Diabetes type 2 is among the most common form of diabetes. Lots of Americans have already been identified as having diabetes type 2 symptoms, and many more are unaware they’re at high risk. Some groups have a higher risk for developing type 2 diabetes than others. Type 2 diabetes is much more common in African Americans, Latinos, Indigenous Americans, and Asian Americans, Native Hawaiians together with other Pacific Islanders, along with the aged population.

In diabetes type 2, either your body will not produce enough insulin or the cells ignore the insulin. Insulin is required for your body to use glucose for energy. When you eat food, our body reduces all of the sugars and starches into glucose, that’s the fundamental fuel for your cells in the body. Insulin takes the sugar from the blood to the cells. When glucose accumulates in the blood rather then going into cells, it can result in diabetes complications.

You’ve the capability to increase and protect your quality of life. With proper nutrition and exercise and by making good way of life choices (like not smoking), you can actually feel better, stronger, and healthier, and will decrease your risk of diseases like the cancer, diabetes, heart disease and stroke.


Better You Eat, Better You are

Below are a few basic guidelines to support you and your family make healthier food decisions.

* Eat many fruit and veggies.

* Choose wholemeal foods over processed grain products. Try brown rice instead of white. Substitute brown bread bread for white.

* Eat fish 2 – 3 times per week.

* Select leaner cuts of meat like those that end in “loin.”

* Remove the skin from poultry and turkey.

* Eat non-fat dairy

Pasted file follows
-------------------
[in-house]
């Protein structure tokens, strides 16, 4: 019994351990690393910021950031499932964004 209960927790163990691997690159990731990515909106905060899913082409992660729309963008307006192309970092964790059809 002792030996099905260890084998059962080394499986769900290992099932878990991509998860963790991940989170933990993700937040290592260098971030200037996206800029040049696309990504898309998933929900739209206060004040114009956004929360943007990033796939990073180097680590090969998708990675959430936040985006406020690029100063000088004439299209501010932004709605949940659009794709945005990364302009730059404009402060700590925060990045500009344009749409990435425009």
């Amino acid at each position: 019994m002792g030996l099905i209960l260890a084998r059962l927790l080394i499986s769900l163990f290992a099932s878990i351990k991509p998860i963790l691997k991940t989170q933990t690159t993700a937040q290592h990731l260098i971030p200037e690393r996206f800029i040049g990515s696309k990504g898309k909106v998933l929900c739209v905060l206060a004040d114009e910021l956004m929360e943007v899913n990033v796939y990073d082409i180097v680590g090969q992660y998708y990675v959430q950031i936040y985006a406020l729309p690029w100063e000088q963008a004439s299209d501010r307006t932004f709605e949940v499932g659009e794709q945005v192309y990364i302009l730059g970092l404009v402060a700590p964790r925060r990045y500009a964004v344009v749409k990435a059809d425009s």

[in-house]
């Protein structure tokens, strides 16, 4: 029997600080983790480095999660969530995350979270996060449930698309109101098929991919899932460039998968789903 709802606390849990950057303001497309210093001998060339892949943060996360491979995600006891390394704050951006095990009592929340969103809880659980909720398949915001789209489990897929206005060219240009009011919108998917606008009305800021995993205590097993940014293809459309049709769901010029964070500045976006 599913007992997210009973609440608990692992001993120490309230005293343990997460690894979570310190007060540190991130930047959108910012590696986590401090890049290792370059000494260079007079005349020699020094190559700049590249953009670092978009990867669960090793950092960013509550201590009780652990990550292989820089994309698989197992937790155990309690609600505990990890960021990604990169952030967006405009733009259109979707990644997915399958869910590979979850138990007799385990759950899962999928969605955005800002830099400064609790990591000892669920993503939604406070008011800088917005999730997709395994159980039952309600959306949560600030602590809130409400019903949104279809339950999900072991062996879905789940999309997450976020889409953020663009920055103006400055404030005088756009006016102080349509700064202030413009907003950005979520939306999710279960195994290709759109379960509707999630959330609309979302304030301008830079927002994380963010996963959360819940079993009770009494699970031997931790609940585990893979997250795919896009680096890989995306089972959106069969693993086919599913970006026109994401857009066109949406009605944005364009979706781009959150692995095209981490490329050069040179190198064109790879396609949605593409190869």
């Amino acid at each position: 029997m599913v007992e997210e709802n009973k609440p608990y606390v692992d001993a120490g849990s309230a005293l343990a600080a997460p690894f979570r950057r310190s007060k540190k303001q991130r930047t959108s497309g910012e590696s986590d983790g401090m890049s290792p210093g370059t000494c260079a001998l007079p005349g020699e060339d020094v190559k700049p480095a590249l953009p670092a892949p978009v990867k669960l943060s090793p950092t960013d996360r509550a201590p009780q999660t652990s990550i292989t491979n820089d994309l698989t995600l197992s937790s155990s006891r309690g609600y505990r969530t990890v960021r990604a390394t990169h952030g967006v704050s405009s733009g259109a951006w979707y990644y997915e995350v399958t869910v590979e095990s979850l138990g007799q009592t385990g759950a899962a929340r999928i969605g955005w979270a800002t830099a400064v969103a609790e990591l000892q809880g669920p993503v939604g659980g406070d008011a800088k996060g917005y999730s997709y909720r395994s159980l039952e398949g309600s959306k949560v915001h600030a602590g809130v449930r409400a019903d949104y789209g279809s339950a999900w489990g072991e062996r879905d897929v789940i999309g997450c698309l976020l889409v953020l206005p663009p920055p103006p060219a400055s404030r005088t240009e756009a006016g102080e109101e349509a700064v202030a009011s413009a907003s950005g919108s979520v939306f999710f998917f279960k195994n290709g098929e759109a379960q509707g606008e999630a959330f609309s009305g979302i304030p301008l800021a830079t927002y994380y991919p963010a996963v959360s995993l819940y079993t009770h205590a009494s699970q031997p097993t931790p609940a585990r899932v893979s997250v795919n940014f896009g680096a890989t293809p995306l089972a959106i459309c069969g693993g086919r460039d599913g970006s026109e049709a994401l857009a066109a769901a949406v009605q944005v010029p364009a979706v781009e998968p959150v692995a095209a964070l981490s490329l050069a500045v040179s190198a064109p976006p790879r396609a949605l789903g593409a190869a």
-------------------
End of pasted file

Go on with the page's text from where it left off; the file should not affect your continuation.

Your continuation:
* Drink water and low calories non-carbonated beverages.

* Use liquid oils for cooking instead of solid fats.

* Minimize high calorie snacks like chips, cookies, cakes, and regular frozen goodies.

Look for baked chips and reduced calorie snacks. Or have a piece of fruit instead.

* Watch your portion sizes. Even an excessive amount “healthy” food could cause fat gain.


* Compare labels of similar foods, then pick the one with smaller amounts of saturated fats, cholesterol and sodium.

* Adults should eat less than 2400 mg. of sodium every day. In case you have hypertension, you might want to aim for even less.

* Try adding seasonings in your own cooking to replace salt for enhancing flavor.

A bit Physical exercise Goes further

Something that gets you up and moving is designed for you. Some tips about what it could do:

* Lower your risk of developing diabetes type 2

* Lower your risk of cardiovascular disease and stroke Lower blood pressure and cholesterol

* Reduce blood glucose (sugar) levels if you have diabetes, that may decrease your risk of developing diabetes-related complications

* Decrease tension * Allow you to lose fat

* Offer you more energy

* Make it easier to sleep better

* Build stronger bones and muscles

You don’t need to go to a gym, play sports or use fancy equipment. Naturally, you need to talk to your doctor before beginning any exercise regimen. If you have Diabetes. Maintaining a healthy diet and staying active are even more important in case you have diabetes. Well-balanced meals may help keep your glucose (sugar) level as close to normal as possible. Being active likewise helps you reduce your blood glucose. In case you increase your physical activity levels, you might be able to take less insulin or diabetes pills. In case you are very inactive, have heart disease or a history of foot ulcers, talk to your doctor about safe exercise available for you. Check your blood glucose before exercising. If it’s under 100 mg/dl, eat some fruit, crackers or drink glass of milk or juice. Check it again after exercising to understand how your blood glucose reacts to workout. Bring a snack if you’ll be active for some hour.

Special thanks to author -Patricia Harris who writes for the diabetic menu blog … her personal hobby website centered on suggestions to eat healthy in order to avoid and manage diabetes. I hope that we will get more

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